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Stronger landlord laws will soon be enforced in Little Rock to safeguard renters



Little Rock, Arkansas – The Little Rock Board of Directors is about to implement stricter regulations for landlords. This is part of an ongoing effort to improve building structures and make sure they follow codes, which will ultimately protect renters’ rights.

Position 9 – At Large City Director, Antwan Phillips, states that this plan has been in the works for a year. Its objective is to ensure that renters have better living conditions by establishing a user-friendly section of the city website where you can enter the details of your unit and access information.

“This has been a process for at least a year or so where we have been trying to figure out the best way to protect tenants in the city of Little Rock. Under Arkansas state law there are a lot of limitations on what we can do to protect tenants, but we wanted to make sure we did, as the city of Little Rock, as the capital city of the state of Arkansas that we were doing all that we could to protect tenant rights. So last night there were ordinance and a couple of resolutions that goes a long way to promoting tenant education about what their rights are and providing new enforcement mechanisms against landlords who do not make sure that their apartment complexes are up to code.”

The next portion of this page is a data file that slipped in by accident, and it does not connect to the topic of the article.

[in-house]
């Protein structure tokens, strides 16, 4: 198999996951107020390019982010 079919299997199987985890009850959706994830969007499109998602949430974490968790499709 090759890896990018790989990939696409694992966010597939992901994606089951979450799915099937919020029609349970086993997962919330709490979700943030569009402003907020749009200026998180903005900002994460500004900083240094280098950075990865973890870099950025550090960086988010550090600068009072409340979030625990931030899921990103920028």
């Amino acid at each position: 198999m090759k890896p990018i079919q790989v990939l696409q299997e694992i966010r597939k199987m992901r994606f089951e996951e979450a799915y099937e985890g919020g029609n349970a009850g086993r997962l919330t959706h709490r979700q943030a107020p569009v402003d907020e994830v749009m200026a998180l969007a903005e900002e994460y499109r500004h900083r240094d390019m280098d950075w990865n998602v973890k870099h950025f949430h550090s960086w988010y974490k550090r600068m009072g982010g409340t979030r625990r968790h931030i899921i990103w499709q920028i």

According to Phillips, Little Rock is now home to the greatest concentration of renters in the state as a result of an increase in rental tenants.

“In Little Rock, we have 45% renters, so we have a higher number of renters in our population than any other portion in the state. So, that’s even more justification on why we need to protect tenants’ rights because we have so many in our capital city.”

According to Phillips, the resolution would provide the city the authority to take minimal enforcement measures against landlords and owners of apartment buildings who neglect to maintain their properties in accordance with the code.

He threatens to take them to court so the city can foreclose on their property if they don’t comply with rectifying these problems.

“Ideally, however, we don’t want to go there. Hopefully, landlords understand that we have this right now, to use to protect tenants. So they do what they need to do on the front end without us having to go to court to foreclose on their property.”

Since he was forced to move because his previous residence was unsuitable, Phillips is dedicated to this endeavor. He believes that these modifications will become law and safeguard tenants in the future.


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